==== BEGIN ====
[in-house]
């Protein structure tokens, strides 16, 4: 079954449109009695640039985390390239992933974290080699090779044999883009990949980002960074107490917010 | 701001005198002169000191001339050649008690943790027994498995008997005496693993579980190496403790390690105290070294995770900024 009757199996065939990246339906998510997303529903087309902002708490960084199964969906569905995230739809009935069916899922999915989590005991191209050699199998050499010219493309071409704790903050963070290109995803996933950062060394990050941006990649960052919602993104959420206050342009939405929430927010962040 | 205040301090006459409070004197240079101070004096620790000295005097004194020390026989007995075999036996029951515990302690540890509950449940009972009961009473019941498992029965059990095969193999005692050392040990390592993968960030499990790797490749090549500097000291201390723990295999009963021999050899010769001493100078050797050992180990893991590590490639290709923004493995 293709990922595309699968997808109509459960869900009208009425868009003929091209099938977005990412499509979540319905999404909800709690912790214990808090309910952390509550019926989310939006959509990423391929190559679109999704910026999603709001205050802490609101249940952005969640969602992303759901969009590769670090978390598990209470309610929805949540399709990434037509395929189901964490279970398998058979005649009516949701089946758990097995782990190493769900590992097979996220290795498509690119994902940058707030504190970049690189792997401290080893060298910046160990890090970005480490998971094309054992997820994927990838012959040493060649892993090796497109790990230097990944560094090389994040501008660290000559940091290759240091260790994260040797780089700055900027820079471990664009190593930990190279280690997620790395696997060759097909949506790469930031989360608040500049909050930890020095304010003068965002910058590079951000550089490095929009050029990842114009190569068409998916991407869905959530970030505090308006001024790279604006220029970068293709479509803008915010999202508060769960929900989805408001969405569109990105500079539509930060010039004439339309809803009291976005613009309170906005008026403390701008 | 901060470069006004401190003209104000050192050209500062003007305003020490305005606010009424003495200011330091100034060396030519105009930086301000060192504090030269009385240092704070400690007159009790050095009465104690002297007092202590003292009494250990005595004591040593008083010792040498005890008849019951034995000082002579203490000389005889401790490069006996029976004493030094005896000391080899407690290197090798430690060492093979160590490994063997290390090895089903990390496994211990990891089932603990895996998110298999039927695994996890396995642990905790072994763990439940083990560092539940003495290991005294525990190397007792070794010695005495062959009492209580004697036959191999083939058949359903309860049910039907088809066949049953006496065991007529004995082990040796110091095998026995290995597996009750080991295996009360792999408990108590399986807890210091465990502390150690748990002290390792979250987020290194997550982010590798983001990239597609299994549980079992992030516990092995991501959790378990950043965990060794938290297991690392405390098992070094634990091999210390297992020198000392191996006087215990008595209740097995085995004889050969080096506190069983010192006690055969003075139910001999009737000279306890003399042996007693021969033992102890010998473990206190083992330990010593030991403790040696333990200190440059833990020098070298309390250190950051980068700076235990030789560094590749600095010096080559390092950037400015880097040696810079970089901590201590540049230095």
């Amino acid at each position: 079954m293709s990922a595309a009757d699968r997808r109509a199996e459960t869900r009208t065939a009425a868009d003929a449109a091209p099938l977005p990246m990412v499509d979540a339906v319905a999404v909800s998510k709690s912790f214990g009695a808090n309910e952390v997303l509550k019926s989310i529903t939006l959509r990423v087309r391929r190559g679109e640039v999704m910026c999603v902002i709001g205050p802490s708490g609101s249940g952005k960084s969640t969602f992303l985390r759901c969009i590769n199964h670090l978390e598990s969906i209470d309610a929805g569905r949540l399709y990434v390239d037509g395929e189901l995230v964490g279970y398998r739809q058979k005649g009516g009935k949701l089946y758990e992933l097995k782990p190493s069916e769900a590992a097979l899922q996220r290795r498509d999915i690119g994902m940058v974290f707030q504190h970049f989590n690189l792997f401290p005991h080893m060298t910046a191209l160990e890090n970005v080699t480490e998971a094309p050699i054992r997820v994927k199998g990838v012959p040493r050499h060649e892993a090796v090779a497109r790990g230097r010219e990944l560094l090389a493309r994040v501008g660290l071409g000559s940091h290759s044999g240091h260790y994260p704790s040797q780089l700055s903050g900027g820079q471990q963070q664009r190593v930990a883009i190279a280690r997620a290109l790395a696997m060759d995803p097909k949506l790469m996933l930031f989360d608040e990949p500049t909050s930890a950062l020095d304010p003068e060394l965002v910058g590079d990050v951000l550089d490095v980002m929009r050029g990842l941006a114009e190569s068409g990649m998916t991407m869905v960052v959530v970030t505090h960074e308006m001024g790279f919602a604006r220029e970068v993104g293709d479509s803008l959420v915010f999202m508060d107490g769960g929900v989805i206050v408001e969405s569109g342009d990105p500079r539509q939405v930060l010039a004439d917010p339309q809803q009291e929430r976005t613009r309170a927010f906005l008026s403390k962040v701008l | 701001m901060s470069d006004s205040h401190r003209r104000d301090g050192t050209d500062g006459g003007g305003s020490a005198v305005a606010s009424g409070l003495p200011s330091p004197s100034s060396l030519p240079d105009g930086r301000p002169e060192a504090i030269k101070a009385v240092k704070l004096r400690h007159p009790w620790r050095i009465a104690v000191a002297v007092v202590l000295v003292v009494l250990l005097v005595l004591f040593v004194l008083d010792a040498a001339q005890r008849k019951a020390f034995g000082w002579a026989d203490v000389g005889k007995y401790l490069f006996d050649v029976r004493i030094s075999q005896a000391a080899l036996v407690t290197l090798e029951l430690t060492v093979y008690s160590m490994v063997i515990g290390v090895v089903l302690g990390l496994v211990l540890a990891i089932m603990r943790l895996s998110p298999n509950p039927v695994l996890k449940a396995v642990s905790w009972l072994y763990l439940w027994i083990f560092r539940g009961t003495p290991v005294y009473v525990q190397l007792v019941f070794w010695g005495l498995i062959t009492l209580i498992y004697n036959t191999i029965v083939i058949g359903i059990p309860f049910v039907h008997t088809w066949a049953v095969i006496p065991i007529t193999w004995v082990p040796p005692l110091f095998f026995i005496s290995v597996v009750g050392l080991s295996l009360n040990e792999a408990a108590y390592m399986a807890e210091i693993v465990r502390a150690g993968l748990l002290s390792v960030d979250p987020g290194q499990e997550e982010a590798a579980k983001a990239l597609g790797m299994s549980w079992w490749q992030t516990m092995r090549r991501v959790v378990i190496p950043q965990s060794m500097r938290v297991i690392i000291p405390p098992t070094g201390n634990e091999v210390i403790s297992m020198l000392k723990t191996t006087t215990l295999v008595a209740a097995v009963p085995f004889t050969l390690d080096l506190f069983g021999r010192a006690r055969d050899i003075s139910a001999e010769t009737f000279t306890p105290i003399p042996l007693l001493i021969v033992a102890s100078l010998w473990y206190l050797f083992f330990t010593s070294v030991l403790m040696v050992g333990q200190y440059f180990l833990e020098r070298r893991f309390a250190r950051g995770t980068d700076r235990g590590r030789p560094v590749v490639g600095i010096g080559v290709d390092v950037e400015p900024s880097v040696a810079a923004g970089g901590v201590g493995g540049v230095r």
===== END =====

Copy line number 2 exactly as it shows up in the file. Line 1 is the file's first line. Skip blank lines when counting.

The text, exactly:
């Protein structure tokens, strides 16, 4: 079954449109009695640039985390390239992933974290080699090779044999883009990949980002960074107490917010 | 701001005198002169000191001339050649008690943790027994498995008997005496693993579980190496403790390690105290070294995770900024 009757199996065939990246339906998510997303529903087309902002708490960084199964969906569905995230739809009935069916899922999915989590005991191209050699199998050499010219493309071409704790903050963070290109995803996933950062060394990050941006990649960052919602993104959420206050342009939405929430927010962040 | 205040301090006459409070004197240079101070004096620790000295005097004194020390026989007995075999036996029951515990302690540890509950449940009972009961009473019941498992029965059990095969193999005692050392040990390592993968960030499990790797490749090549500097000291201390723990295999009963021999050899010769001493100078050797050992180990893991590590490639290709923004493995 293709990922595309699968997808109509459960869900009208009425868009003929091209099938977005990412499509979540319905999404909800709690912790214990808090309910952390509550019926989310939006959509990423391929190559679109999704910026999603709001205050802490609101249940952005969640969602992303759901969009590769670090978390598990209470309610929805949540399709990434037509395929189901964490279970398998058979005649009516949701089946758990097995782990190493769900590992097979996220290795498509690119994902940058707030504190970049690189792997401290080893060298910046160990890090970005480490998971094309054992997820994927990838012959040493060649892993090796497109790990230097990944560094090389994040501008660290000559940091290759240091260790994260040797780089700055900027820079471990664009190593930990190279280690997620790395696997060759097909949506790469930031989360608040500049909050930890020095304010003068965002910058590079951000550089490095929009050029990842114009190569068409998916991407869905959530970030505090308006001024790279604006220029970068293709479509803008915010999202508060769960929900989805408001969405569109990105500079539509930060010039004439339309809803009291976005613009309170906005008026403390701008 | 901060470069006004401190003209104000050192050209500062003007305003020490305005606010009424003495200011330091100034060396030519105009930086301000060192504090030269009385240092704070400690007159009790050095009465104690002297007092202590003292009494250990005595004591040593008083010792040498005890008849019951034995000082002579203490000389005889401790490069006996029976004493030094005896000391080899407690290197090798430690060492093979160590490994063997290390090895089903990390496994211990990891089932603990895996998110298999039927695994996890396995642990905790072994763990439940083990560092539940003495290991005294525990190397007792070794010695005495062959009492209580004697036959191999083939058949359903309860049910039907088809066949049953006496065991007529004995082990040796110091095998026995290995597996009750080991295996009360792999408990108590399986807890210091465990502390150690748990002290390792979250987020290194997550982010590798983001990239597609299994549980079992992030516990092995991501959790378990950043965990060794938290297991690392405390098992070094634990091999210390297992020198000392191996006087215990008595209740097995085995004889050969080096506190069983010192006690055969003075139910001999009737000279306890003399042996007693021969033992102890010998473990206190083992330990010593030991403790040696333990200190440059833990020098070298309390250190950051980068700076235990030789560094590749600095010096080559390092950037400015880097040696810079970089901590201590540049230095």